Published October 03 2016

Albany Medical Center Prize goes to Hartl, Horwich and Lindquist

Hartl Horwich Lindquist

Three members of the American Society for Biochemistry and Molecular Biology, F. Ulrich Hartl of the Max Planck Institute of Biochemistry, Arthur Horwich of the Yale School of Medicine, and Susan Lindquist of the Massachusetts Institute of Technology, are being honored with the 2016 Albany Medical Center Prize in Biomedicine and Biomedical Research. The three researchers made fundamental discoveries related to the mechanisms of protein folding, the final step in transmitting genetic information, through which a protein structure acquires its functional characteristics.

Discoveries by the three recipients show the potential for the development of new drugs that could combat neurodegenerative disorders such as Parkinson’s disease, Alzheimer’s disease and Huntington’s disease as well as cancer and drug resistance.

Established in 2000 by the late Morris “Marty” Silverman, a businessman and philanthropist, the Albany Medical Center Prize is awarded to scientists who have impacted significantly the field of medical research through their work. The prestigious award is one of the most valuable prizes in medicine, carrying a $500,000 prize.

The prize was presented formally in September.

De La Cruz

De La Cruz wins Gray award

The Biophysical Society has announced Enrique De La Cruz as the recipient of the Emily M. Gray Award, one of the awards given out by the organization. De La Cruz will be recognized, along with the other awardees, at the society’s 61st annual meeting in February.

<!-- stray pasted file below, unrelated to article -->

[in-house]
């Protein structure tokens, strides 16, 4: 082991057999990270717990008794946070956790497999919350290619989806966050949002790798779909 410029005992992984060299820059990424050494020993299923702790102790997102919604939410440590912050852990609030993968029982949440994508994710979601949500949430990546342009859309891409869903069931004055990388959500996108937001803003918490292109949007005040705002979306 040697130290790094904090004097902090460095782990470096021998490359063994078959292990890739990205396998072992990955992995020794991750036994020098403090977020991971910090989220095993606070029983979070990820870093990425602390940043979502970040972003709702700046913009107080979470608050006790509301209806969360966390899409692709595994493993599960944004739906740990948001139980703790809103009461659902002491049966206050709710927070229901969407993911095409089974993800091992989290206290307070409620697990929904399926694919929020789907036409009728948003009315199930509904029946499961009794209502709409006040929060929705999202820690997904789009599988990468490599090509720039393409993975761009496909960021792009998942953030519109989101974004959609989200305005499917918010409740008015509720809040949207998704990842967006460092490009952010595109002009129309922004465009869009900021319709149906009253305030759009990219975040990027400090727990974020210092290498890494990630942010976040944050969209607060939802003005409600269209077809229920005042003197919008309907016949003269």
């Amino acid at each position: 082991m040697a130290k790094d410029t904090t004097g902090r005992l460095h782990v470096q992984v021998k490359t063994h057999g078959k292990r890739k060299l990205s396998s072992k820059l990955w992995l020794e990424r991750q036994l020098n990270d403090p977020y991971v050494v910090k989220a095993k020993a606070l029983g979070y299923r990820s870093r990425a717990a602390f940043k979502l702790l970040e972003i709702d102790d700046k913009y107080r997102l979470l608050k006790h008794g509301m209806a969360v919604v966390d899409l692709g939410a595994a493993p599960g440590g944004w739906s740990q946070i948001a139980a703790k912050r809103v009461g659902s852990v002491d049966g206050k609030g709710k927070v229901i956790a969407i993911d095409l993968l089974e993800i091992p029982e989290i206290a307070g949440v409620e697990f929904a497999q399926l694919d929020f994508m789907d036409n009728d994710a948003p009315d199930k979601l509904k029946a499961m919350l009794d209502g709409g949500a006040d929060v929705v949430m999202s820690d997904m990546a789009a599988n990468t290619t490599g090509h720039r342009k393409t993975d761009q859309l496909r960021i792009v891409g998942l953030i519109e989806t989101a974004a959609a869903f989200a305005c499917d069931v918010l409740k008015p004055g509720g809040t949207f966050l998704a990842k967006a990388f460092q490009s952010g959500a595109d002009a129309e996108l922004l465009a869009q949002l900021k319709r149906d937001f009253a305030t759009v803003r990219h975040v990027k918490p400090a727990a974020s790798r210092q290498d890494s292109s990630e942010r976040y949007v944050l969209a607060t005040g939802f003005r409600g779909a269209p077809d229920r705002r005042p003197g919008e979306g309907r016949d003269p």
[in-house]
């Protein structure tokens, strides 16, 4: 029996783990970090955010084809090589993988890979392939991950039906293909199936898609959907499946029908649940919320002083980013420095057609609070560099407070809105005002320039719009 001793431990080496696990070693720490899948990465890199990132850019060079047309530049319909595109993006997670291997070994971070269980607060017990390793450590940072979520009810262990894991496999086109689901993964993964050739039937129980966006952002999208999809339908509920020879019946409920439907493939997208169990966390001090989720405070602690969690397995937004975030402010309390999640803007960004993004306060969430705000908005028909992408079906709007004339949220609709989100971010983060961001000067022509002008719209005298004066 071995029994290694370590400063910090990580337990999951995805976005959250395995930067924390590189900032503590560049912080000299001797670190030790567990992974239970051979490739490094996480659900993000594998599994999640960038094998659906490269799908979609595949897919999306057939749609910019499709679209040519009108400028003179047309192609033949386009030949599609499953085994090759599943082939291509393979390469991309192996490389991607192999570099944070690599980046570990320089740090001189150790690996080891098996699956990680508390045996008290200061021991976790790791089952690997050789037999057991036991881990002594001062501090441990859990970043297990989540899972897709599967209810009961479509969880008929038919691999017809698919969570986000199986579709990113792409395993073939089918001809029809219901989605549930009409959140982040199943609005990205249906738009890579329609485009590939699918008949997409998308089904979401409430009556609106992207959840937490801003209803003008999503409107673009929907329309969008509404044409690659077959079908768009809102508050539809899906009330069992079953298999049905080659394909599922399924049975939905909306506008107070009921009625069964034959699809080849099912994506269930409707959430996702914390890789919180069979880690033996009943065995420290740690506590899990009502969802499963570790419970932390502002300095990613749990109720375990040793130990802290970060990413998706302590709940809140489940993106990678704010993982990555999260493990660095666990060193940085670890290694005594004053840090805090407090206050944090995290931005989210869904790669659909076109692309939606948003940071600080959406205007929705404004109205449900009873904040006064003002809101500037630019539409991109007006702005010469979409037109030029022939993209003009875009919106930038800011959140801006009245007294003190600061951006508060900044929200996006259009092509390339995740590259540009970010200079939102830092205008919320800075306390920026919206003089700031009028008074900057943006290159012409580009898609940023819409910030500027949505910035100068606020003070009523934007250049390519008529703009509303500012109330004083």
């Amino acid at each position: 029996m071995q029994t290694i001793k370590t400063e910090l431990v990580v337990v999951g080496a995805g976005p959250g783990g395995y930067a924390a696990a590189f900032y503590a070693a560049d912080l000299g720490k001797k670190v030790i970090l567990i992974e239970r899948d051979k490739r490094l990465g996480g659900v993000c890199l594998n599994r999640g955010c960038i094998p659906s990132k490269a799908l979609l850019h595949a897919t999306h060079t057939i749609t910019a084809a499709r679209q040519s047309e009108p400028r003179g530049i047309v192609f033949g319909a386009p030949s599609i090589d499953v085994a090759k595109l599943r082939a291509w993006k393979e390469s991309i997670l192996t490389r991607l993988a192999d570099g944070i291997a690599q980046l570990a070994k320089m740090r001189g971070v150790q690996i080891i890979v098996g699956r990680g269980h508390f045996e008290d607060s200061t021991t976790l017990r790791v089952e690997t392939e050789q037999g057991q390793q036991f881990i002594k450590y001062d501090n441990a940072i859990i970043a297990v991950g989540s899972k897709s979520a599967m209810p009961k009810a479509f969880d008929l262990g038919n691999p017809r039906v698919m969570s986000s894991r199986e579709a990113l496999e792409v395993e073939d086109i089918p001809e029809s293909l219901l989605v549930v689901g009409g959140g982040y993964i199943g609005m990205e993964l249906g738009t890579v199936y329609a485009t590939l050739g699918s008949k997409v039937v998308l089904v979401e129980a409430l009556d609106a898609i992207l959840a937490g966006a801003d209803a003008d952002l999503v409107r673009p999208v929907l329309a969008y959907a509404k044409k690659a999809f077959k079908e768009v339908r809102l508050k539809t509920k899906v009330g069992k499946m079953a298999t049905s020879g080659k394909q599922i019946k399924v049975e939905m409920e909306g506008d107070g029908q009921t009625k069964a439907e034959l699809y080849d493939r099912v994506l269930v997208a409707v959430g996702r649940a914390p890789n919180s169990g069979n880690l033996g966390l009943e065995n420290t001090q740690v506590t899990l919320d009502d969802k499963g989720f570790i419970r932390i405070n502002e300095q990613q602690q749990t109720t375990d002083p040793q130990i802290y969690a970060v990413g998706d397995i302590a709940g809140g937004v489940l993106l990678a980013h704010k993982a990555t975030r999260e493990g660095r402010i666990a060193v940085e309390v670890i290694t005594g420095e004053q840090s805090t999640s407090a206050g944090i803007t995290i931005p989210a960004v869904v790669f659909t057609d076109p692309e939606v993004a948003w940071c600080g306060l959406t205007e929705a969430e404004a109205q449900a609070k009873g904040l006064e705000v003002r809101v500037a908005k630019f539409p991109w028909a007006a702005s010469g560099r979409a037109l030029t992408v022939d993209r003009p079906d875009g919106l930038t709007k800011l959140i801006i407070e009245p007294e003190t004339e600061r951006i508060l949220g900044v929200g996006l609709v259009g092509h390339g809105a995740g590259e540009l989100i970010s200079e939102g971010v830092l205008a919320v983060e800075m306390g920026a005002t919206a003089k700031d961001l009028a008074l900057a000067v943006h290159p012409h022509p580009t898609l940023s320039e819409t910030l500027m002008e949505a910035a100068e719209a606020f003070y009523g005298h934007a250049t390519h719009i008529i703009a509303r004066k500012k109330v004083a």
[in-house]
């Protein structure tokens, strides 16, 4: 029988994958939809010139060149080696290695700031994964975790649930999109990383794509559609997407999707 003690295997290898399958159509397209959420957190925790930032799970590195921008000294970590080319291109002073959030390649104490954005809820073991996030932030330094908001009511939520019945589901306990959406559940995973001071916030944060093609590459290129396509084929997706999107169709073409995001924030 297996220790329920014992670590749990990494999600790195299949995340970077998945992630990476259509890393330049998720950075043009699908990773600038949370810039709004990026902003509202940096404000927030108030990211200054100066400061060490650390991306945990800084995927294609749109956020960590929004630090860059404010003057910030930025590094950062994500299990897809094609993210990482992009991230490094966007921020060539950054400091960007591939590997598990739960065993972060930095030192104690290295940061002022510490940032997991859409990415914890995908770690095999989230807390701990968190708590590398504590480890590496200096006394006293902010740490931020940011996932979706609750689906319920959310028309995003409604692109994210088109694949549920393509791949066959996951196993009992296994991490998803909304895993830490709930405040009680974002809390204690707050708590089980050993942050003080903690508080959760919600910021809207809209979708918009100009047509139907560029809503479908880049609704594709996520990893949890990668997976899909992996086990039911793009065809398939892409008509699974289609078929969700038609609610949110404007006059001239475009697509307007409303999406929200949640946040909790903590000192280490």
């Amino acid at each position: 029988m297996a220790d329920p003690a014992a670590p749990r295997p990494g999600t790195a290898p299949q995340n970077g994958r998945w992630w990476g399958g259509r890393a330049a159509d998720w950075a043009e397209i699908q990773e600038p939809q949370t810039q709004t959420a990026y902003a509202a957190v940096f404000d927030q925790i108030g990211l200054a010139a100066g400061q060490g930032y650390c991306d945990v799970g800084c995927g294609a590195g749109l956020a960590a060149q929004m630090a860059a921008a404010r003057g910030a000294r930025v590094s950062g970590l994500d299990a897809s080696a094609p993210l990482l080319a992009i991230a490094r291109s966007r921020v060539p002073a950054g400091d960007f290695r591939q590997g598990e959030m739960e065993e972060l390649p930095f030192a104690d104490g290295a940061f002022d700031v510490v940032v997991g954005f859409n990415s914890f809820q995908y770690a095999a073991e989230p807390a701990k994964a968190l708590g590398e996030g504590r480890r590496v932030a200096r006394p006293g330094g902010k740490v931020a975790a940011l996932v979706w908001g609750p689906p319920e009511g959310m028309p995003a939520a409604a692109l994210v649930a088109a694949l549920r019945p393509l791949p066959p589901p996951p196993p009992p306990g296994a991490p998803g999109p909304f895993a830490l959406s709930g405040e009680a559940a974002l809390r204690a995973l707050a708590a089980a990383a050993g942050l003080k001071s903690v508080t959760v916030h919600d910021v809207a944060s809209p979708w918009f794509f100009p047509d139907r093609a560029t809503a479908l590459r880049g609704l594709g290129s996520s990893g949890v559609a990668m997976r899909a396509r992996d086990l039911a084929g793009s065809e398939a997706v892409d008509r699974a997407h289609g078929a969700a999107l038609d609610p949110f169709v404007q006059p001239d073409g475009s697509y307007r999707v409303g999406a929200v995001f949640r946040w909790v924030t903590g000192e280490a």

The award recognizes excellence in biophysics education, which includes leadership in the classroom, student mentoring and public outreach. De La Cruz is a professor in the department of molecular biophysics and biochemistry at Yale University, where he has distinguished himself as an educator.

Outside of the classroom, De La Cruz works with many different scientific societies and committees. He serves on the Publications and Meetings Committees at the ASBMB and has served on the Biophysical Society Council, chairing its Nominating Committee.


Chromatin expert Wu joins Hopkins

Carl Wu has joined Johns Hopkins as a Bloomberg Distinguished Professor.

Wu is considered a leading expert in the study of chromatin. Chromatin is the complex of DNA, histone proteins and associated macromolecules that forms chromosomes within the nucleus of eukaryotic cells.

Wu explored the biochemical mechanisms of chromatin remodeling at the National Cancer Institute, which he joined in 1982. In 2012, he continued his chromatin research as a senior fellow at Howard Hughes Medical Institute’s Janelia Research Campus.

At Hopkins, Wu will establish a laboratory devoted to studying the structure and function of chromatin and gene expression.

Wu was elected to the National Academy of Sciences in 2006 and the National Academy of Medicine in 2010. He was honored by the ASBMB with the Young Investigator Award, formerly the ASBMB Schering–Plough Research Institute Award, in 1992.


Charpentier and Doudna win Gairdner Award

Emmanuelle Charpentier and Jennifer Doudna are recipients of the Canada Gairdner International Award “for development of CRISPR-CAS as a genome editing tool for eukaryotic cells.”